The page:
Bringing nature back to school and college grounds

Posted by Akshika | Mon, 22 Apr 2024

Amid growing concerns about environmental degradation and loss of biodiversity, innovative initiatives like the Wilding project at East Norfolk Sixth Form College in Gorleston are paving the way for sustainable solutions in education environments. Read on to hear how Akshika and friends have been supported to make a positive difference by enhancing biodiversity and engage with their natural surroundings.

The Wilding project is a student-led initiative that aims to increase vegetation and “wilding” of 30% of school and college grounds. East Norfolk Sixth Form College has received funding and ongoing support from deputy Principal Dr Simon Fox, Students Organising for Sustainability (SOS-UK), the Norfolk Wildlife Trust, and the Papillon Project for this project. The goal of this project is to enhance the natural habitat and green cover in the area.

Biodiversity, which encompasses all living forms of life such as animals, plants, fungi, and microorganisms like bacteria, is of immense value to scientific research, medicines and drug development, species preservation, and environmental education. By safeguarding endangered species, we can promote genetic diversity within populations, allowing species to survive and evolve beneficial traits over a prolonged period. Furthermore, biodiversity is not only a source of food but also contributes cultural value to human beings through aesthetic enrichment and spiritual practices that connect us with nature.

Unfortunately, we are currently experiencing a significant loss of biodiversity due to factors such as habitat destruction, contamination, pollution, invasive species and climate change. The Wilding project aims to increase biodiversity to support both humans and wildlife, as well as promote learning and well-being in these areas. Our project focuses on developing insect ecosystems, which in turn will encourage other species higher up the food chain to thrive.

After visiting the allotment at college and meeting with Matt Willer, founder of the Papillon Project (1), I learned about sustainable techniques they used to start our allotment such as the lazy bed. The garden bed was made with recycled materials and was curved like a rainbow for both aesthetic reasons and to optimise sunlight for plants. We planted trees for a future hedge and plan to use the allotment for student mindfulness.

Our college signed up to access the Mapping tools via Education Nature Park (2). We mapped many habitat types: microhabitats, hedges and bushes, water, grass and wildflowers etc and I mapped the trees, including the orchard found in our allotment. Mapping our school grounds allows us to identify any habitats already present in our college so we can encourage and promote that growth as much as we can.

At our Onboarding session, we met Katie from SOS (3) and Isabelle Mudge from the Norfolk Wildlife Trust (4) who delivered the session to discuss our findings from the mapping activity. During the planning session, we identified key species that require support such as bats, moths, hedgehogs and swifts, and explored several ways to support them by strengthening our visioning plan. We have produced several exceptional ideas for our Wilding Plan that we are confident will make a positive impact on our environment.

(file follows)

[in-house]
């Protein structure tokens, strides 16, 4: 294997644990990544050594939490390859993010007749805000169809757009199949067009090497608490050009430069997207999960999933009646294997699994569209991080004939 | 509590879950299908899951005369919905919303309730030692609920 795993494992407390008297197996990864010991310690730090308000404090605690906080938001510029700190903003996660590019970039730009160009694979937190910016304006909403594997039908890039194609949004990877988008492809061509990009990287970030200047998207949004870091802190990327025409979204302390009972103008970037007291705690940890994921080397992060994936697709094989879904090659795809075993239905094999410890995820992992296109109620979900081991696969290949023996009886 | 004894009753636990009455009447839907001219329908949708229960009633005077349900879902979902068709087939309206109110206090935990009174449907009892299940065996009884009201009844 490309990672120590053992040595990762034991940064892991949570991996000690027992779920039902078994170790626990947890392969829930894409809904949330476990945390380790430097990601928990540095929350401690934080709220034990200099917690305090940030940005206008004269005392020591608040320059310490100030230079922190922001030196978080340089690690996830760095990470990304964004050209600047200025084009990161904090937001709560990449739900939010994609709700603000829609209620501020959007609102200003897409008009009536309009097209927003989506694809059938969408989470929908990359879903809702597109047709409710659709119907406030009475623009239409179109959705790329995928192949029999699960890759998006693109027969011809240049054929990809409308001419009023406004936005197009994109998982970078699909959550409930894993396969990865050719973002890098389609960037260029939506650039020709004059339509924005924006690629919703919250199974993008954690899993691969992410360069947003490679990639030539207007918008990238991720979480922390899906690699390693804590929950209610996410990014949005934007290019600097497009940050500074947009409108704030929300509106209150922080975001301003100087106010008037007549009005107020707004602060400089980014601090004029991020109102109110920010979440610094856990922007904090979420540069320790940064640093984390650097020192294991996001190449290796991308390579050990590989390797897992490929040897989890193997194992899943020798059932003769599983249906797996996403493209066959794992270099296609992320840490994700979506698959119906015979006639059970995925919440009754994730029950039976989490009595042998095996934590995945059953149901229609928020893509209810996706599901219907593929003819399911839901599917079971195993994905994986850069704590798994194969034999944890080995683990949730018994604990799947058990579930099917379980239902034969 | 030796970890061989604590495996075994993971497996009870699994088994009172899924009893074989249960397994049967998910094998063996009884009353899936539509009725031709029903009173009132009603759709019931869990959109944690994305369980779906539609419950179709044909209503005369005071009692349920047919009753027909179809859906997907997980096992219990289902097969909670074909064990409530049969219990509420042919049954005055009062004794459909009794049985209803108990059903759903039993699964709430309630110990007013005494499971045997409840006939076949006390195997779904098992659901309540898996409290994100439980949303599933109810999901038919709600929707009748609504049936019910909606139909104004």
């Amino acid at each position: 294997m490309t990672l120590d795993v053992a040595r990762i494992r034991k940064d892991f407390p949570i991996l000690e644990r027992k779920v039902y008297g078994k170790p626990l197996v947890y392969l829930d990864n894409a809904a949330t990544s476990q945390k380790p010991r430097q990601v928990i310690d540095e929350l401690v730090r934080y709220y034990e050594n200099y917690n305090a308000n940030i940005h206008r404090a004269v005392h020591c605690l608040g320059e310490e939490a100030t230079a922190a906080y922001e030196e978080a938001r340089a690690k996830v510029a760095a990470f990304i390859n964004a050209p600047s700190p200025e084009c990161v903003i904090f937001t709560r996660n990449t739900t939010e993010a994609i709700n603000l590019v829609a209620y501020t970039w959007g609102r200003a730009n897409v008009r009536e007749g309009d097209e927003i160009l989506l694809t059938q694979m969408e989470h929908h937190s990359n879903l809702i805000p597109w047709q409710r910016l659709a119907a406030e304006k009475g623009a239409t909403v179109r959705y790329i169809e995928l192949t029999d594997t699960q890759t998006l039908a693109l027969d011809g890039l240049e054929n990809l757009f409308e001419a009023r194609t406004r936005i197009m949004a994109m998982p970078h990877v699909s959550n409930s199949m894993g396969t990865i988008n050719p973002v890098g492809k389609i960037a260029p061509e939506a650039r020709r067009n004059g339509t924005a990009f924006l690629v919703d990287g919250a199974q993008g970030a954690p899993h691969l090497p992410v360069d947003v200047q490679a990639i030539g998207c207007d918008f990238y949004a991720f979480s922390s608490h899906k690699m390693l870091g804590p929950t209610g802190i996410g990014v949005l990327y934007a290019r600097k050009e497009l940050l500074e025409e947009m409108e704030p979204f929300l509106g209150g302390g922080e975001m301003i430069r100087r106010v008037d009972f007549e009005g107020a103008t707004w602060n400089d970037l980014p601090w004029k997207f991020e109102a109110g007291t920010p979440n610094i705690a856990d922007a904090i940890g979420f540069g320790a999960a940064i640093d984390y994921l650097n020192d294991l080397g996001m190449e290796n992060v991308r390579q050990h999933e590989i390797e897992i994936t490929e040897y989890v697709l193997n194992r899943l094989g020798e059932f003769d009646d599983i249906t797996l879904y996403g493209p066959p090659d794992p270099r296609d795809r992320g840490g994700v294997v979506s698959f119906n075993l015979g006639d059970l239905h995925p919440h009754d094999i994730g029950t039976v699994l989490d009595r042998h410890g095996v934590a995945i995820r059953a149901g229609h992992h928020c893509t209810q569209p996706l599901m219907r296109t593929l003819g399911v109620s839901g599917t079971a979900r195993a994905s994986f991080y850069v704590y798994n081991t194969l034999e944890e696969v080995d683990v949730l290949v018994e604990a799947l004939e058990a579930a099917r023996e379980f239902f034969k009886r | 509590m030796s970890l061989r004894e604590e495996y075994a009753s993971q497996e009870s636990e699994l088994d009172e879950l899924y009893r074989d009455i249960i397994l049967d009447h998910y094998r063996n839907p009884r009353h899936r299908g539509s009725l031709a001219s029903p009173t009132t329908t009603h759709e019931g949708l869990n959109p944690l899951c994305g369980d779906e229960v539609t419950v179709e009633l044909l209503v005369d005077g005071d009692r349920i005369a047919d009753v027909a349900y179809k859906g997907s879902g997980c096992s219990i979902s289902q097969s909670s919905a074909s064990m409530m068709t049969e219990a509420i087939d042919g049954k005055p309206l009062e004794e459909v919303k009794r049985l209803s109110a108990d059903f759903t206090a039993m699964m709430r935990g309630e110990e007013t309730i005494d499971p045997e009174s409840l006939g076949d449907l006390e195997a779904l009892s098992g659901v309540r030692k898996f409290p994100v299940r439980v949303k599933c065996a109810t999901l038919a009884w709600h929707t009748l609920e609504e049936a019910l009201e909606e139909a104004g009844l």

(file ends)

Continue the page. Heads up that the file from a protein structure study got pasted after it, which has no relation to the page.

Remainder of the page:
Isabelle Mudge of Norfolk Wildlife Trust delivering a session at the college

For instance, we plan to set up a cost-effective polytunnel that will allow us to sustainably grow tropical plants in the UK. We also discovered bird boxes during our mapping activity and intend to introduce swift boxes to the college. Additionally, we plan to create a living green wall featuring jasmine, blackberries and ivy, which will attract numerous insects and pollinators. Finally, we plan to grow wildflowers and add more features such as benches and a birdbath in the allotment to create a wellness space.

As a member of the Sustainability Student Action Group, I am thrilled to be part of this long-term project, working with various individuals, developing skills and learning new things that would not have been possible otherwise. I would highly recommend other students to get involved in these activities and work together, especially if you are passionate about Sustainability and making a positive change.

Overall, this project is an incredible opportunity for schools and sixth-form colleges to get involved. If you require more information, please do not hesitate to contact the college at



Author Biography

Akshika is in Year 13 and about to complete her Gold award. She is interested in promoting sustainability, health, equality, and diversity. She aspires to work in medicine.

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